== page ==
Footage of police shooting recorded on a cellphone by Narces Benoit.
By Suzanne Choney
A police shooting of a man in Miami Beach on Memorial Day was terrifying, but when it was over, officers turned their attention to a man filming the violent scene with his cellphone. They demanded the device, smashed it and probably thought that was that; no video anymore. It was not: Narces Benoit had had the presence of mind to pull the phone's memory card with the video on it from his cellphone and put the card in his mouth.
That action saved the video you see above, showing the police shooting dead a suspect at the end of a chase, and some of what happened to Benoit. It was after the shooting ended that police turned their sights on Benoit, who had been darting behind trees and stop signs, filming with his HTC Evo phone.
At about 1:38 into the video, we see and hear a police officer turn to Benoit and shout: "Gimme the phone now!"
Benoit's response: "I ain't got no weapon!"
And he did not: But more and more cellphones are becoming weapons of sorts to police, who are finding themselves filmed in public places and not liking it. Just about everyone has a cellphone, and just about every cellphone now shoots video of some kind.
In New Jersey, the ACLU is pursuing the case of a high school student who used her phone to take video of police on a city bus who arrested a man, then took her into custody because she refused to turn her cell phone off. Police later released the teen, but not before erasing the video on her phone.
Benoit and his girlfriend got into their car to leave, but not before a police officer turned his gun on the couple (see it at about 2 minutes into the video), demanding they get out of the car. The couple complied.
"They put guns to our heads and threw us on the ground,” his girlfriend, Ericka Davis, told the Miami Herald. Benoit told the newspaper an officer yanked his phone from him and said:
“You want to be [expletive] Paparazzi?” and stomped on his phone before placing him in handcuffs and shoving the crunched phone in Benoit’s back pocket. He said the couple joined other witnesses already in cuffs and being watched by officers, who were on the lookout for two passengers who, police believe at the time, had bailed out of Herisse’s car. It is still not known whether any passengers were in the car.
After getting his broken cell phone back, "he discreetly removed the ... card and placed it in his mouth," said the newspaper, which also reported the couple contends that officers "smashed several other cell phones in the ensuing chaos."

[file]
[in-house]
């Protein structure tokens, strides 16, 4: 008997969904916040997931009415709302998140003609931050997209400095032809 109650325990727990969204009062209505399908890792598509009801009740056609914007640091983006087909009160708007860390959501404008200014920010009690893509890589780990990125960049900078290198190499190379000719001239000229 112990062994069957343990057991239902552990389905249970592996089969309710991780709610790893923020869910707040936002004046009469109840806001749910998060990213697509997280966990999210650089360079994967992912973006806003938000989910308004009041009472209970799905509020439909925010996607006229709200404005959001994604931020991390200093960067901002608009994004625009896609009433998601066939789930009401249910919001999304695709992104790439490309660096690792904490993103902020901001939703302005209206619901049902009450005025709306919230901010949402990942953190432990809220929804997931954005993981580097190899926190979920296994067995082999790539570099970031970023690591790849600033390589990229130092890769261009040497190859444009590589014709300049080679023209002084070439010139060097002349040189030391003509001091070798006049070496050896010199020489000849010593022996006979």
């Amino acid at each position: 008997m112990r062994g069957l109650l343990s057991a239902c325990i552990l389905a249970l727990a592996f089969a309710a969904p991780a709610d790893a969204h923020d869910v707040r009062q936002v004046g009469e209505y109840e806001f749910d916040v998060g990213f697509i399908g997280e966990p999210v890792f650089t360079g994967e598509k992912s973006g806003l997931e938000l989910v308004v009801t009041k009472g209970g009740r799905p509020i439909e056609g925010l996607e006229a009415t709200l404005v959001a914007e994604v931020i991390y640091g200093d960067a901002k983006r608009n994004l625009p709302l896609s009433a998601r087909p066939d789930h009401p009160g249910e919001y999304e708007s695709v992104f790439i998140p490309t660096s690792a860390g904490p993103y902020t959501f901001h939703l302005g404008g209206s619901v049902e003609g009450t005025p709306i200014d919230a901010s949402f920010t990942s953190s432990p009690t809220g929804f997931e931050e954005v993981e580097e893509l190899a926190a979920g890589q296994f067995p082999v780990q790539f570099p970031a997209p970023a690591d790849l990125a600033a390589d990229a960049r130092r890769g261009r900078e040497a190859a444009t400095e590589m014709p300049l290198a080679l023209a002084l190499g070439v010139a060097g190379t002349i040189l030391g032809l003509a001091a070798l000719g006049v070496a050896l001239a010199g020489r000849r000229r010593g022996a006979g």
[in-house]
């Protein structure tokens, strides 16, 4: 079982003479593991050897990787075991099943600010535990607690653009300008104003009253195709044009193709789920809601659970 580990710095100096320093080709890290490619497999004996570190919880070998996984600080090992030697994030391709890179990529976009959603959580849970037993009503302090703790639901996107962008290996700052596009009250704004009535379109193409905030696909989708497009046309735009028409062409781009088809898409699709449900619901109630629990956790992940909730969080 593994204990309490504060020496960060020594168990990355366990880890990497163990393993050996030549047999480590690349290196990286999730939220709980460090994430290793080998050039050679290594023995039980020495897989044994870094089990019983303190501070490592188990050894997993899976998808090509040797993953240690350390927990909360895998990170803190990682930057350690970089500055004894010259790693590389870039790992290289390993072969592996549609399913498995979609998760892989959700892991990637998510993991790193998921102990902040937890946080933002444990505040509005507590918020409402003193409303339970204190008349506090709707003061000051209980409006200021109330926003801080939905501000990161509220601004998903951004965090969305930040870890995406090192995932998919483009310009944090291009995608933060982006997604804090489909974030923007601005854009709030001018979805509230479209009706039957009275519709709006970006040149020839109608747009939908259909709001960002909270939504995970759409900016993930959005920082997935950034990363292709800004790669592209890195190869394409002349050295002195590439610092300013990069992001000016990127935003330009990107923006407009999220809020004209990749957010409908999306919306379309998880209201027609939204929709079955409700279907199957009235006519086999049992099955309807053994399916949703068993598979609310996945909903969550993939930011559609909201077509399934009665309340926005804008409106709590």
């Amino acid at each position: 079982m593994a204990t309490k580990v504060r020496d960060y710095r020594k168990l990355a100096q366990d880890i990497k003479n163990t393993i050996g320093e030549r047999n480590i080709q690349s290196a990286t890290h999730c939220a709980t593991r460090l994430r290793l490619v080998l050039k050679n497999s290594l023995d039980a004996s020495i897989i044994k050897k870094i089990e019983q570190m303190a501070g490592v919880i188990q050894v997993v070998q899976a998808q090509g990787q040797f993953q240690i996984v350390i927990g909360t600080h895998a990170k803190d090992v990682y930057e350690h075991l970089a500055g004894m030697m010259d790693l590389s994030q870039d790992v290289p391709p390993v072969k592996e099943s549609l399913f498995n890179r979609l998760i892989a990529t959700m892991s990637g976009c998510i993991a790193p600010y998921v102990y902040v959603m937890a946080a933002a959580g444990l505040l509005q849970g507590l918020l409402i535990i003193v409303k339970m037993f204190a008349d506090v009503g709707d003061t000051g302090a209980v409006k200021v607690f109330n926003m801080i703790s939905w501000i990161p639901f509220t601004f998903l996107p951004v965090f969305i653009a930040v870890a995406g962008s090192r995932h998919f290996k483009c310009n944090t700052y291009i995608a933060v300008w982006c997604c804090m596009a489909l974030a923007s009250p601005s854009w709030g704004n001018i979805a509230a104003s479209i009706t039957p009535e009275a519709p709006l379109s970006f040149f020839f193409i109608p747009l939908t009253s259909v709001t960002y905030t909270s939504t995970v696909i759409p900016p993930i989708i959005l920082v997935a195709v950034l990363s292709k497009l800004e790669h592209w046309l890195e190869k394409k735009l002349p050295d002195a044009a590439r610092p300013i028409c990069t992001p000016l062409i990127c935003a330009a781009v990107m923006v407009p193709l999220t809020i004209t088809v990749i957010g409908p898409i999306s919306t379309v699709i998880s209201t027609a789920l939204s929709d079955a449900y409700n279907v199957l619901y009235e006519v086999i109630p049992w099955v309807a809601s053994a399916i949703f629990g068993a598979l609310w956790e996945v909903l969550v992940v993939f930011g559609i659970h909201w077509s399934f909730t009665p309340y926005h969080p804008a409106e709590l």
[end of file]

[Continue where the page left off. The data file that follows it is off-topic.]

The police chief says if the couple files a complaint, which they're considering doing, the police department will investigate. Otherwise, the department has had little to say about what happened.
The couple has hired a lawyer, but is still weighing what to do. "We just want the right thing to be done," Davis told the newspaper. "That was just too much."
Update: In a statement, the police department says, it "continues to work with the State Attorney’s office as we investigate the shooting," and that:
... in the course of the investigation, we received reports alleging that police officers confiscated a phone from a civilian bystander in the immediate aftermath of the incident.
Any and all video of the incident is crucial to the investigation, and it is not unusual for police to secure any video that may have evidentiary value. Several other phones were also secured during the course of the investigation.
"Contrary to Mr. Benoit’s statements to the media, the cell phone turned over to the Miami Beach Police Department is in working order; the only damage observed to the cell phone is to the lower right portion of the LCD screen and it is unknown when this damage occurred. This damage does not appear consistent with Mr. Benoit’s statements to the media that his phone was "smashed."
The department says it "takes seriously any allegations of police misconduct and urges anyone to report any concerns to the Department’s Internal Affairs Division" at (305) 673-7920.
— Via Gizmodo